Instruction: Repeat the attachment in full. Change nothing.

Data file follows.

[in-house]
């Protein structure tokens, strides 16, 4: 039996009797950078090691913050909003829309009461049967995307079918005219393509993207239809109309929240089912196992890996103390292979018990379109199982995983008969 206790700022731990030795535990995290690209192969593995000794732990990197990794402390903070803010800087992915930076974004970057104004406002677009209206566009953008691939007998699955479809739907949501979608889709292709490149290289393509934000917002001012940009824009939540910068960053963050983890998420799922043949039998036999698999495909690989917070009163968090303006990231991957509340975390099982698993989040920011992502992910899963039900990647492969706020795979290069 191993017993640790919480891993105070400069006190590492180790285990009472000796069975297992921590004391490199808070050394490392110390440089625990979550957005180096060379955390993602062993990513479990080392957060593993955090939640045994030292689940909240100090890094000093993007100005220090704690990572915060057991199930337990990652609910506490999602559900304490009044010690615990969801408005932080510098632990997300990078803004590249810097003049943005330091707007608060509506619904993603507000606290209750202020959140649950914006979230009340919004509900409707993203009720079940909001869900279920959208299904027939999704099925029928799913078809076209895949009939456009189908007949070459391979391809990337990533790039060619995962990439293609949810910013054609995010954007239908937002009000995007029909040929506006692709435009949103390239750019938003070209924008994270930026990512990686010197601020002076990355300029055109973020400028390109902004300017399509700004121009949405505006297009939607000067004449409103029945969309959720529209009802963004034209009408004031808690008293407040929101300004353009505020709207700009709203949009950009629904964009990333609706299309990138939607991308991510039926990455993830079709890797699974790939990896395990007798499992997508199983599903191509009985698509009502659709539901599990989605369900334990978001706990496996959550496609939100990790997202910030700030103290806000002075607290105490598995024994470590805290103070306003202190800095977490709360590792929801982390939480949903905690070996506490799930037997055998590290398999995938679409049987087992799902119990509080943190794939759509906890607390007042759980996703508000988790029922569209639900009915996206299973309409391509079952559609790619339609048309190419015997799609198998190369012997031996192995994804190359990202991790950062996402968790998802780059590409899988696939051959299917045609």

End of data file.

[in-house]
């Protein structure tokens, strides 16, 4: 039996009797950078090691913050909003829309009461049967995307079918005219393509993207239809109309929240089912196992890996103390292979018990379109199982995983008969 206790700022731990030795535990995290690209192969593995000794732990990197990794402390903070803010800087992915930076974004970057104004406002677009209206566009953008691939007998699955479809739907949501979608889709292709490149290289393509934000917002001012940009824009939540910068960053963050983890998420799922043949039998036999698999495909690989917070009163968090303006990231991957509340975390099982698993989040920011992502992910899963039900990647492969706020795979290069 191993017993640790919480891993105070400069006190590492180790285990009472000796069975297992921590004391490199808070050394490392110390440089625990979550957005180096060379955390993602062993990513479990080392957060593993955090939640045994030292689940909240100090890094000093993007100005220090704690990572915060057991199930337990990652609910506490999602559900304490009044010690615990969801408005932080510098632990997300990078803004590249810097003049943005330091707007608060509506619904993603507000606290209750202020959140649950914006979230009340919004509900409707993203009720079940909001869900279920959208299904027939999704099925029928799913078809076209895949009939456009189908007949070459391979391809990337990533790039060619995962990439293609949810910013054609995010954007239908937002009000995007029909040929506006692709435009949103390239750019938003070209924008994270930026990512990686010197601020002076990355300029055109973020400028390109902004300017399509700004121009949405505006297009939607000067004449409103029945969309959720529209009802963004034209009408004031808690008293407040929101300004353009505020709207700009709203949009950009629904964009990333609706299309990138939607991308991510039926990455993830079709890797699974790939990896395990007798499992997508199983599903191509009985698509009502659709539901599990989605369900334990978001706990496996959550496609939100990790997202910030700030103290806000002075607290105490598995024994470590805290103070306003202190800095977490709360590792929801982390939480949903905690070996506490799930037997055998590290398999995938679409049987087992799902119990509080943190794939759509906890607390007042759980996703508000988790029922569209639900009915996206299973309409391509079952559609790619339609048309190419015997799609198998190369012997031996192995994804190359990202991790950062996402968790998802780059590409899988696939051959299917045609």